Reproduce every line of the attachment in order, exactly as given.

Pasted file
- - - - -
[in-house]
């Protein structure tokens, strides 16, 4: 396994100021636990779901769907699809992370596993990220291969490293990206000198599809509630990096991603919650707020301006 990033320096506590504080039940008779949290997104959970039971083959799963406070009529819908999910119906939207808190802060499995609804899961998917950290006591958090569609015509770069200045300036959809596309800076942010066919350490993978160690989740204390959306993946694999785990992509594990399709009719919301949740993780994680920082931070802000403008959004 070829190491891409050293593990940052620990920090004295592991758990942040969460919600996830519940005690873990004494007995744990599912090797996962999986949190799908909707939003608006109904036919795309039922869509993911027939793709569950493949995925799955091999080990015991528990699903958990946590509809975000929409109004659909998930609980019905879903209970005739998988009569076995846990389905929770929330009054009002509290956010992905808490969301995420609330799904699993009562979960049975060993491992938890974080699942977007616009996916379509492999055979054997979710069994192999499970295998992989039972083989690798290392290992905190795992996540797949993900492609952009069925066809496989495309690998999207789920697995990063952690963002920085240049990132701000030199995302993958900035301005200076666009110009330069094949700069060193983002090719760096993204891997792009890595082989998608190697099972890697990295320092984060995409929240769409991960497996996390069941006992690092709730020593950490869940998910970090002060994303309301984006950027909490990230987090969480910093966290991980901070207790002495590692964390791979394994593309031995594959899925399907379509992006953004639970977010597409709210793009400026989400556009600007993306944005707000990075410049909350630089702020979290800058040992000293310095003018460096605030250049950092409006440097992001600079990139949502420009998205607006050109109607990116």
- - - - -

[in-house]
């Protein structure tokens, strides 16, 4: 396994100021636990779901769907699809992370596993990220291969490293990206000198599809509630990096991603919650707020301006 990033320096506590504080039940008779949290997104959970039971083959799963406070009529819908999910119906939207808190802060499995609804899961998917950290006591958090569609015509770069200045300036959809596309800076942010066919350490993978160690989740204390959306993946694999785990992509594990399709009719919301949740993780994680920082931070802000403008959004 070829190491891409050293593990940052620990920090004295592991758990942040969460919600996830519940005690873990004494007995744990599912090797996962999986949190799908909707939003608006109904036919795309039922869509993911027939793709569950493949995925799955091999080990015991528990699903958990946590509809975000929409109004659909998930609980019905879903209970005739998988009569076995846990389905929770929330009054009002509290956010992905808490969301995420609330799904699993009562979960049975060993491992938890974080699942977007616009996916379509492999055979054997979710069994192999499970295998992989039972083989690798290392290992905190795992996540797949993900492609952009069925066809496989495309690998999207789920697995990063952690963002920085240049990132701000030199995302993958900035301005200076666009110009330069094949700069060193983002090719760096993204891997792009890595082989998608190697099972890697990295320092984060995409929240769409991960497996996390069941006992690092709730020593950490869940998910970090002060994303309301984006950027909490990230987090969480910093966290991980901070207790002495590692964390791979394994593309031995594959899925399907379509992006953004639970977010597409709210793009400026989400556009600007993306944005707000990075410049909350630089702020979290800058040992000293310095003018460096605030250049950092409006440097992001600079990139949502420009998205607006050109109607990116």